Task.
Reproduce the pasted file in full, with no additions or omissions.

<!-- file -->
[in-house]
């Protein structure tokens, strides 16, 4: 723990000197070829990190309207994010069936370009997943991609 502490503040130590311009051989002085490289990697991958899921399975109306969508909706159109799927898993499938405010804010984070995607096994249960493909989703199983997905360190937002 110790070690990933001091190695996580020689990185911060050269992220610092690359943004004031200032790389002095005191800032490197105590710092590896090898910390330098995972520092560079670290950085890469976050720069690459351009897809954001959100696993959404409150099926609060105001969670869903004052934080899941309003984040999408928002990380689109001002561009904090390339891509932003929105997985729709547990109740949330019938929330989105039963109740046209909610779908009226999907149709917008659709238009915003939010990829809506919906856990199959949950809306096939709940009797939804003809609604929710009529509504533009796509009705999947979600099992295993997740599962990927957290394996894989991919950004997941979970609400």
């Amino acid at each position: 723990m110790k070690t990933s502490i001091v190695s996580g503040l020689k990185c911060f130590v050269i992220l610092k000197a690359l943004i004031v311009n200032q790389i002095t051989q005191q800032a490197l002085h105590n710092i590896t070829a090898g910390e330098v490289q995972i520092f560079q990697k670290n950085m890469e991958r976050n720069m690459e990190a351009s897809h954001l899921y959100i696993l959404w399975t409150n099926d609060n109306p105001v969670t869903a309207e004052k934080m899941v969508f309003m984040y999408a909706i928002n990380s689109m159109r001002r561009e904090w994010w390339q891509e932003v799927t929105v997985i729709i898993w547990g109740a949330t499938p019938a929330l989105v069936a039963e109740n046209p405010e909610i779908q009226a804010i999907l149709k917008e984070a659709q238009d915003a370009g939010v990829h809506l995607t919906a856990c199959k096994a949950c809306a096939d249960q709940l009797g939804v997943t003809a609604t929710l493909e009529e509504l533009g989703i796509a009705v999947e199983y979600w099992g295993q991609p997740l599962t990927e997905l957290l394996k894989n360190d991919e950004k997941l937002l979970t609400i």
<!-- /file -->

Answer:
[in-house]
């Protein structure tokens, strides 16, 4: 723990000197070829990190309207994010069936370009997943991609 502490503040130590311009051989002085490289990697991958899921399975109306969508909706159109799927898993499938405010804010984070995607096994249960493909989703199983997905360190937002 110790070690990933001091190695996580020689990185911060050269992220610092690359943004004031200032790389002095005191800032490197105590710092590896090898910390330098995972520092560079670290950085890469976050720069690459351009897809954001959100696993959404409150099926609060105001969670869903004052934080899941309003984040999408928002990380689109001002561009904090390339891509932003929105997985729709547990109740949330019938929330989105039963109740046209909610779908009226999907149709917008659709238009915003939010990829809506919906856990199959949950809306096939709940009797939804003809609604929710009529509504533009796509009705999947979600099992295993997740599962990927957290394996894989991919950004997941979970609400």
């Amino acid at each position: 723990m110790k070690t990933s502490i001091v190695s996580g503040l020689k990185c911060f130590v050269i992220l610092k000197a690359l943004i004031v311009n200032q790389i002095t051989q005191q800032a490197l002085h105590n710092i590896t070829a090898g910390e330098v490289q995972i520092f560079q990697k670290n950085m890469e991958r976050n720069m690459e990190a351009s897809h954001l899921y959100i696993l959404w399975t409150n099926d609060n109306p105001v969670t869903a309207e004052k934080m899941v969508f309003m984040y999408a909706i928002n990380s689109m159109r001002r561009e904090w994010w390339q891509e932003v799927t929105v997985i729709i898993w547990g109740a949330t499938p019938a929330l989105v069936a039963e109740n046209p405010e909610i779908q009226a804010i999907l149709k917008e984070a659709q238009d915003a370009g939010v990829h809506l995607t919906a856990c199959k096994a949950c809306a096939d249960q709940l009797g939804v997943t003809a609604t929710l493909e009529e509504l533009g989703i796509a009705v999947e199983y979600w099992g295993q991609p997740l599962t990927e997905l957290l394996k894989n360190d991919e950004k997941l937002l979970t609400i």